In the world of retail, the holiday season is a time of Black Friday sales, seasonal employees, pointy elbows in checkout lines – and shrinkage. Retail shrinkage, the loss of store inventory that is most often the result of shoplifting (38 percent) and employee theft (34.5 percent), has occurred at 95 percent of retail stores, according to the National Retail Federation. Unfortunately, ‘tis the season to be stealing, as crime rates increase by 30 percent during the holiday season.
This is just one reason why many retailers, like companies in a number of industries, are using IP video surveillance. IP video surveillance uses sophisticated digital cameras and network video recorders to produce high-quality video that is transmitted as data over a network and automatically stored. Using an Internet-connected device, administrators can remotely monitor video in real time or retrieve footage from storage for on-demand viewing.
IP video surveillance helps organizations quickly respond to criminal or suspicious activity and acts as a deterrent to crime. Video is often used as evidence when investigating theft, vandalism, violent crimes, disputes involving employees and/or customers, and claims of falls and other injuries. It can even be used to evaluate employee performance, track customer behavior, train employees and improve customer service.
But is video surveillance legal? Not if you violate a person’s Fourth Amendment right to privacy.
Most people recognize that video surveillance may be used in public places and common areas such as entrances and exits, elevators, stairwells, parking garages, lobbies, waiting rooms, sales floors and checkout areas. However, people have a reasonable expectation of privacy in areas such as bathrooms, dressing rooms, locker rooms and exam rooms. In the state of Florida, it is illegal to use video surveillance in these areas.
Florida also requires consent from all parties for the use of video surveillance. Generally, organizations should post signs that indicate the use of video surveillance — customers who patronize the organization are consenting to video surveillance and allowing themselves to be recorded. In some cases, verbal or written consent is required, however.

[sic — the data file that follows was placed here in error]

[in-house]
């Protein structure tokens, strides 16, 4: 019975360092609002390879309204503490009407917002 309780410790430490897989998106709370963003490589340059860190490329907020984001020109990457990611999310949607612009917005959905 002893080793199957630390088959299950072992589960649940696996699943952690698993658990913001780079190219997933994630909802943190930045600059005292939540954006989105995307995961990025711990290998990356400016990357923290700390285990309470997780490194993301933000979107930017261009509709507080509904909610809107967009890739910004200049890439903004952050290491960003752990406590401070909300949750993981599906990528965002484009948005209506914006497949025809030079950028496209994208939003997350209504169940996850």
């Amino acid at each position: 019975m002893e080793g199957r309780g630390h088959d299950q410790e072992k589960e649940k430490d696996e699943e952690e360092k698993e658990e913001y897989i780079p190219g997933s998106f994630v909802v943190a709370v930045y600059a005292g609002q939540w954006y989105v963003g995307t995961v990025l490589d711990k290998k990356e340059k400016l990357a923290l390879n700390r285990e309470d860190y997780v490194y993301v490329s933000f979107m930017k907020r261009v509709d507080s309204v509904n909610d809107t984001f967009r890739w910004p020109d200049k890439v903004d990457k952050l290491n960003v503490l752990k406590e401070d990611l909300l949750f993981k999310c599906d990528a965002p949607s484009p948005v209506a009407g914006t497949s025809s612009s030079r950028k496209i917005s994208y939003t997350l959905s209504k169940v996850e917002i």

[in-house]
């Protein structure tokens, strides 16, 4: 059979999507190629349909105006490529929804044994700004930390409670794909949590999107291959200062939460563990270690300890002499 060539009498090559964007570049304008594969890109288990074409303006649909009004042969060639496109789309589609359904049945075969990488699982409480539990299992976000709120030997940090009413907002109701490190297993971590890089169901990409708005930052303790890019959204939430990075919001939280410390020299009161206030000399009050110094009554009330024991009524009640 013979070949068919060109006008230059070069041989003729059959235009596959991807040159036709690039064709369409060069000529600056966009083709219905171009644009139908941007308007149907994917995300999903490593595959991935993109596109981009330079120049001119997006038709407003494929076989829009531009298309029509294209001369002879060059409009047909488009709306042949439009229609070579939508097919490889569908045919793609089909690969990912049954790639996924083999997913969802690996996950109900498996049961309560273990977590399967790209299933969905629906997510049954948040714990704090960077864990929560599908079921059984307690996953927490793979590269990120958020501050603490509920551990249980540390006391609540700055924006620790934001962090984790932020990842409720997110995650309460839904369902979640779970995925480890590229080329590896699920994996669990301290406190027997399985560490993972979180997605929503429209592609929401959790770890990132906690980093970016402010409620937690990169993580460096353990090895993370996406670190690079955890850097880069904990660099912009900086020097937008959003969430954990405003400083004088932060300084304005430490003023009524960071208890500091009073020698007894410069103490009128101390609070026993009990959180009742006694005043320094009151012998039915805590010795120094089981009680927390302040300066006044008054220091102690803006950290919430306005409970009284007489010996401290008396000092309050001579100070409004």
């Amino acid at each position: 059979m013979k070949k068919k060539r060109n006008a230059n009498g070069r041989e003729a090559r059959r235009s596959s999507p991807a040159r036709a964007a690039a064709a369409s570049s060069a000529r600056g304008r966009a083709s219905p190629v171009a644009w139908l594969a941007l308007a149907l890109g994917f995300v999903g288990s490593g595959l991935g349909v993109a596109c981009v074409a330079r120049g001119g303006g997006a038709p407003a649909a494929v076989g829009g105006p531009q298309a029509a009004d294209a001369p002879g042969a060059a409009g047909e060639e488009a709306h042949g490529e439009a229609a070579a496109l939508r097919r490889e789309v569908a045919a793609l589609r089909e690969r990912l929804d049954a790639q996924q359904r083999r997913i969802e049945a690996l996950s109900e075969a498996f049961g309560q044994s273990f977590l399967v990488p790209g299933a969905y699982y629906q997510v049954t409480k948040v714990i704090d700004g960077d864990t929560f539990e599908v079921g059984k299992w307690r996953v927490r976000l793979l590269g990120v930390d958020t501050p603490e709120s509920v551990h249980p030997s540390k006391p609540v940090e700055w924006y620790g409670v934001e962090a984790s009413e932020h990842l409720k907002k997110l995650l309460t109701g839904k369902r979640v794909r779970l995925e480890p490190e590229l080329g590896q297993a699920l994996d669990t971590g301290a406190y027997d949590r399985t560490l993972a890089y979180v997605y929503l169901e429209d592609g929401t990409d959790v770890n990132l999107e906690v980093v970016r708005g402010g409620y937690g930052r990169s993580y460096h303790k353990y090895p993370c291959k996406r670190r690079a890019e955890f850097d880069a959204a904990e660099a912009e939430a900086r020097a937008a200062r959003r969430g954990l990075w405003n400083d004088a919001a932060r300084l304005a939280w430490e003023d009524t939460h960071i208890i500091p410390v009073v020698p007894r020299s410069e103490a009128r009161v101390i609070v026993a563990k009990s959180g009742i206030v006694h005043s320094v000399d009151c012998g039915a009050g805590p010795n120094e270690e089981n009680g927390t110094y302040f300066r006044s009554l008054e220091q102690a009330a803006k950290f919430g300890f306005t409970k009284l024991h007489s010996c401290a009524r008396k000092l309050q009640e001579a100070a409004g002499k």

People who rent an apartment or house in Florida are required to get the consent of the property owner before installing video surveillance equipment, and this requirement could apply to organizations that rent property. For example, if you rent office space, a retail store or a warehouse, you could run into legal trouble if you use video surveillance without the property owner’s permission.
If you operate in states in which no such laws exist, courts will determine if an individual’s privacy has been infringed upon based on two factors. First, is it necessary for the business or organization to conduct video surveillance? Second, does the employee or customer have a reasonable expectation of privacy?
The key with video surveillance is to carefully consider the placement of cameras and use sophisticated IP-based technology that can block certain areas of a video stream. For example, your video camera can capture waiting room activity, but it shouldn’t show people entering and exiting the bathroom. It can capture checkout activity, but it shouldn’t capture credit card numbers. The use of video surveillance must meet regulatory compliance requirements and strict rules for recording children. Also, keep in mind that you could be pulled into police investigations and legal proceedings if your cameras pick up criminal activity outside of your facility, even if it has nothing to do with your organization.
Before you purchase IP video surveillance cameras and software, and before you hit “record,” understand the privacy rights of your employees and customers. Consider consulting with an attorney to develop a video surveillance strategy that minimizes your legal risk.
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